Getting them back onto Indonesian soil is difficult and complex, but we will continue to work with Indonesian officials to effect that.
Of course, refugee issues are emotional in Indonesia, as they are in Australia. That's why we're proceeding calmly and methodically. But also you need to appreciate that the people who are making comments aren't the people who have authority in this area. It is the authority...
Alexandra Kirk: Except that they seem to be...
STEPHEN SMITH: It's the authority of...
Alexandra Kirk: ... [indistinct] what's going on at the moment aren't they?
STEPHEN SMITH: Well, they're not. The detention centre in Indonesia that these people will go to, to be processed by the UNHCR, is an Indonesian central government-run detention centre.
Alexandra Kirk: But getting them there is the problem, isn't it?
STEPHEN SMITH: And we're going to do that in a way where their safety is secured. This started as a search and rescue mission on the high seas and it will end in that manner. We are making sure that the welfare of those people on board is protected and that will continue to be the case.
Alexandra Kirk: But they haven't, the Sri Lankan asylum seekers, the 250 that were on another boat that are still docked on the boat in Merak in Indonesia, they're not off that boat. If you haven't found a way to convince them to go ashore, how can you hope to convince the 78 asylum seekers...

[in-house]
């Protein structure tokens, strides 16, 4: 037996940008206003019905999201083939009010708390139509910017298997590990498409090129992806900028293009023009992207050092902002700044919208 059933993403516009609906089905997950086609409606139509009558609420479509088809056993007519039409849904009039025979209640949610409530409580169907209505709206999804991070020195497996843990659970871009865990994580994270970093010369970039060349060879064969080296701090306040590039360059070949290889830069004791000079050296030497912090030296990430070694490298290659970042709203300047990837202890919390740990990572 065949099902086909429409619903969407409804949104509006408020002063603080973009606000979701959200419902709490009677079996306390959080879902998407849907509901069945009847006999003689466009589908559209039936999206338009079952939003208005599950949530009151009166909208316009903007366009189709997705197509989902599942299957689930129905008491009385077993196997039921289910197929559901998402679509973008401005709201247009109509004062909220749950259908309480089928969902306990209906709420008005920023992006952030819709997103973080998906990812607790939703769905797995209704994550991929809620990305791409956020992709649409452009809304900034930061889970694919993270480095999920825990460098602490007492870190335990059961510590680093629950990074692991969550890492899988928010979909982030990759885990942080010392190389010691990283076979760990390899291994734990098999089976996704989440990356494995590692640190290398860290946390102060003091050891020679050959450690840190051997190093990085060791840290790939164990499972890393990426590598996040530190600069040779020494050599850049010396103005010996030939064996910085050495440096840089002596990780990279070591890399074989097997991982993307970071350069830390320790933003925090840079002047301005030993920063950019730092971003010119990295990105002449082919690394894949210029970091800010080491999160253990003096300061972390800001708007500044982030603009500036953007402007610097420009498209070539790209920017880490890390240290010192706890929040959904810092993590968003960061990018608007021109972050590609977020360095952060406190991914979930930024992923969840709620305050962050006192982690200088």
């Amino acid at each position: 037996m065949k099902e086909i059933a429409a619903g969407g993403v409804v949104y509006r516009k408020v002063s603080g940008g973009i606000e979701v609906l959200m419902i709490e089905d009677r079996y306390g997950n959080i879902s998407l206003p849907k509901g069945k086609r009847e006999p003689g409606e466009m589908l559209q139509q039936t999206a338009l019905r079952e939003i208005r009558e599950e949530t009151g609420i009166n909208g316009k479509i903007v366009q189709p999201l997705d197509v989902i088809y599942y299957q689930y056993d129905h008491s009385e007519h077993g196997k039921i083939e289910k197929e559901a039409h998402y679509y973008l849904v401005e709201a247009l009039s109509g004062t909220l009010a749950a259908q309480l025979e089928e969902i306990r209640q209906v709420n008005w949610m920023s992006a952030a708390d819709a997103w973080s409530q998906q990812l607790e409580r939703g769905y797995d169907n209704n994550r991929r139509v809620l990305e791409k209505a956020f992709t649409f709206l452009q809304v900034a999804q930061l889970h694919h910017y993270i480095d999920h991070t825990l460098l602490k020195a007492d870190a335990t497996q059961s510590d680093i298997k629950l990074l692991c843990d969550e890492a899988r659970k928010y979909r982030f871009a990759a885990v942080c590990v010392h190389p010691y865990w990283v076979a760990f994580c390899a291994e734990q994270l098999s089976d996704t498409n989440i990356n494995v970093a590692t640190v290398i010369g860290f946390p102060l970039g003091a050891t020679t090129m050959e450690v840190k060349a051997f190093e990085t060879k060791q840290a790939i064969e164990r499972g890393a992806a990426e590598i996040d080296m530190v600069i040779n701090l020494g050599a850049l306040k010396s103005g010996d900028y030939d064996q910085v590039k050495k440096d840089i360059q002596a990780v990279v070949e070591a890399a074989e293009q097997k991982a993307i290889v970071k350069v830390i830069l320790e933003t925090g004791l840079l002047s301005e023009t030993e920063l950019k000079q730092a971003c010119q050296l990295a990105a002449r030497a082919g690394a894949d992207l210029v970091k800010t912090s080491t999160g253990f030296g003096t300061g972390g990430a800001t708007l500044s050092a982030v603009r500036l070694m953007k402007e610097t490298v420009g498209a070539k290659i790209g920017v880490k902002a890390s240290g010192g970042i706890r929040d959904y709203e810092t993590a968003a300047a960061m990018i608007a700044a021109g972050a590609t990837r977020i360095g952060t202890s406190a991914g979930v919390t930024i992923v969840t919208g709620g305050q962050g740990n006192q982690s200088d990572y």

STEPHEN SMITH: Well...
Alexandra Kirk: ... aboard the Oceanic Viking to do so?
STEPHEN SMITH: These are two separate cases. Firstly, the boat in Merak, which has over 200 Sri Lankans was was interdicted by Indonesian officers in Indonesian waters, and the Indonesian Government is dealing with that. They have determined that they will allow the people to remain on the boat until such time as they choose to come on shore .....
Alexandra Kirk: And is that your view now about those 78 on the Oceanic Viking?
STEPHEN SMITH: Well, let's just deal with the two separately, because they are entirely different and separate matters.
Alexandra Kirk: But the circumstances are the same, aren't they?
STEPHEN SMITH: If you let me finish answering, Alex. A small number of Sri Lankans have come off the boat in Merak. That's entirely a matter for the Indonesian officials to manage.
We've got 78 Sri Lankans on an Australian vessel, a Customs vessel. There's an agreement with Indonesia that they will go onto Indonesian soil and be processed by the UNHCR. We will do that in an orderly way, in cooperation with Indonesian officials. And we'll do it in a way where the welfare of the people on board is safeguarded.
Let me make this point: it's not a matter for the Sri Lankans on board to choose where they make their application for refugee status. We absolutely defend their right to make that application. But they were picked up on the high seas. They were rescued on the high seas. It's not their choice.